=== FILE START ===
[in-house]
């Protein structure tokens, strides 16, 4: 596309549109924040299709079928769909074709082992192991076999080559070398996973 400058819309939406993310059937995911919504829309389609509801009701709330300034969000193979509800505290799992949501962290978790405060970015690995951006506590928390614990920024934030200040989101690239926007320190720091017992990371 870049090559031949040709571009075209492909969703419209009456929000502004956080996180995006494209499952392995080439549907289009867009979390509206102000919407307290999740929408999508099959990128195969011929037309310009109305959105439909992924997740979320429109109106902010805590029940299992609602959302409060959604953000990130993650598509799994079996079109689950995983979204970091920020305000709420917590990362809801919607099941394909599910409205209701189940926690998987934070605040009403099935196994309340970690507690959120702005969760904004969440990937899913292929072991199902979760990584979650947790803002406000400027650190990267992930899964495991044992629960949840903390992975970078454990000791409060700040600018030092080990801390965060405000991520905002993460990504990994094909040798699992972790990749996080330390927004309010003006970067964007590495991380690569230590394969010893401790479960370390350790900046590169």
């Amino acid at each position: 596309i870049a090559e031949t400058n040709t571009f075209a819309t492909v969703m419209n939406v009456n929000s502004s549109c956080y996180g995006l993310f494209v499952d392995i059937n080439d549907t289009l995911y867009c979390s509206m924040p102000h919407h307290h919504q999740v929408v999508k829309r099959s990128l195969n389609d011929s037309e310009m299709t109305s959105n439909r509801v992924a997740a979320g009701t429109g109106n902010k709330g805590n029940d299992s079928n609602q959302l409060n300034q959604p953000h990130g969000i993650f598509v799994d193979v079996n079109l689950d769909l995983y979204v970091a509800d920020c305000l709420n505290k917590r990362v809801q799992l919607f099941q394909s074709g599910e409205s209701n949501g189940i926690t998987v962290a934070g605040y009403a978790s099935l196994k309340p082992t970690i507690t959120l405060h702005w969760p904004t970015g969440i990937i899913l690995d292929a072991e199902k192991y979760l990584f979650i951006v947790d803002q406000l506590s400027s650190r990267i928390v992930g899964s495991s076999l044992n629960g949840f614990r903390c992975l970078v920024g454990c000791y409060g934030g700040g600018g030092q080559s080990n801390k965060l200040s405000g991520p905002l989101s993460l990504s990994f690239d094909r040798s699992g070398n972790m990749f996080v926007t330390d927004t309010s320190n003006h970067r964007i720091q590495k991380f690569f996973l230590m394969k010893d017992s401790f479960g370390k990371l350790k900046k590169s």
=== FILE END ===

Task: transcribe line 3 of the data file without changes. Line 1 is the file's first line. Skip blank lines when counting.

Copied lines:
């Amino acid at each position: 596309i870049a090559e031949t400058n040709t571009f075209a819309t492909v969703m419209n939406v009456n929000s502004s549109c956080y996180g995006l993310f494209v499952d392995i059937n080439d549907t289009l995911y867009c979390s509206m924040p102000h919407h307290h919504q999740v929408v999508k829309r099959s990128l195969n389609d011929s037309e310009m299709t109305s959105n439909r509801v992924a997740a979320g009701t429109g109106n902010k709330g805590n029940d299992s079928n609602q959302l409060n300034q959604p953000h990130g969000i993650f598509v799994d193979v079996n079109l689950d769909l995983y979204v970091a509800d920020c305000l709420n505290k917590r990362v809801q799992l919607f099941q394909s074709g599910e409205s209701n949501g189940i926690t998987v962290a934070g605040y009403a978790s099935l196994k309340p082992t970690i507690t959120l405060h702005w969760p904004t970015g969440i990937i899913l690995d292929a072991e199902k192991y979760l990584f979650i951006v947790d803002q406000l506590s400027s650190r990267i928390v992930g899964s495991s076999l044992n629960g949840f614990r903390c992975l970078v920024g454990c000791y409060g934030g700040g600018g030092q080559s080990n801390k965060l200040s405000g991520p905002l989101s993460l990504s990994f690239d094909r040798s699992g070398n972790m990749f996080v926007t330390d927004t309010s320190n003006h970067r964007i720091q590495k991380f690569f996973l230590m394969k010893d017992s401790f479960g370390k990371l350790k900046k590169s």